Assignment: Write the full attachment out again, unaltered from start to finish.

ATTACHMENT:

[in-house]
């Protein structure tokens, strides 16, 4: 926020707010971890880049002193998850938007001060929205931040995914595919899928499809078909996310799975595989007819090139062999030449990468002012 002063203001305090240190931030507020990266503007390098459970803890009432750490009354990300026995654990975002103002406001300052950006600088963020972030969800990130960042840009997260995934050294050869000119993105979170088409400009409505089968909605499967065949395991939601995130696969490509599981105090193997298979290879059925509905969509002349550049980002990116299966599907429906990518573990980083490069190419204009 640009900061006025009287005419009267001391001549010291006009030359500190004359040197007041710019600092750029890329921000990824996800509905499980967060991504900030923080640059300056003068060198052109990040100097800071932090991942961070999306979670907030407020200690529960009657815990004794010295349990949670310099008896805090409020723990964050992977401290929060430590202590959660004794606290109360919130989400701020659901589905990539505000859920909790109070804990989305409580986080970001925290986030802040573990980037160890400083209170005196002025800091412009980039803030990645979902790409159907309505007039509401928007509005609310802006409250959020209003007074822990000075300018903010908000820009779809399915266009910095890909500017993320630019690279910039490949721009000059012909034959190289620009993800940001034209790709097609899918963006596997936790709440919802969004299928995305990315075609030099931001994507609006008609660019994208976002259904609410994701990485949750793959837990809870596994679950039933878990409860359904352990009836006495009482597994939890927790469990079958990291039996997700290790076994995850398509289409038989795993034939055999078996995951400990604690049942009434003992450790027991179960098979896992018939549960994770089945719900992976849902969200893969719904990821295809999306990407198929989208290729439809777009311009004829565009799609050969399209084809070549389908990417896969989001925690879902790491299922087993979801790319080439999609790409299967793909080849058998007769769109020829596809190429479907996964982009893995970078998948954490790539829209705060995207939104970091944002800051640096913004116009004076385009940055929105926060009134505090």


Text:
[in-house]
């Protein structure tokens, strides 16, 4: 926020707010971890880049002193998850938007001060929205931040995914595919899928499809078909996310799975595989007819090139062999030449990468002012 002063203001305090240190931030507020990266503007390098459970803890009432750490009354990300026995654990975002103002406001300052950006600088963020972030969800990130960042840009997260995934050294050869000119993105979170088409400009409505089968909605499967065949395991939601995130696969490509599981105090193997298979290879059925509905969509002349550049980002990116299966599907429906990518573990980083490069190419204009 640009900061006025009287005419009267001391001549010291006009030359500190004359040197007041710019600092750029890329921000990824996800509905499980967060991504900030923080640059300056003068060198052109990040100097800071932090991942961070999306979670907030407020200690529960009657815990004794010295349990949670310099008896805090409020723990964050992977401290929060430590202590959660004794606290109360919130989400701020659901589905990539505000859920909790109070804990989305409580986080970001925290986030802040573990980037160890400083209170005196002025800091412009980039803030990645979902790409159907309505007039509401928007509005609310802006409250959020209003007074822990000075300018903010908000820009779809399915266009910095890909500017993320630019690279910039490949721009000059012909034959190289620009993800940001034209790709097609899918963006596997936790709440919802969004299928995305990315075609030099931001994507609006008609660019994208976002259904609410994701990485949750793959837990809870596994679950039933878990409860359904352990009836006495009482597994939890927790469990079958990291039996997700290790076994995850398509289409038989795993034939055999078996995951400990604690049942009434003992450790027991179960098979896992018939549960994770089945719900992976849902969200893969719904990821295809999306990407198929989208290729439809777009311009004829565009799609050969399209084809070549389908990417896969989001925690879902790491299922087993979801790319080439999609790409299967793909080849058998007769769109020829596809190429479907996964982009893995970078998948954490790539829209705060995207939104970091944002800051640096913004116009004076385009940055929105926060009134505090």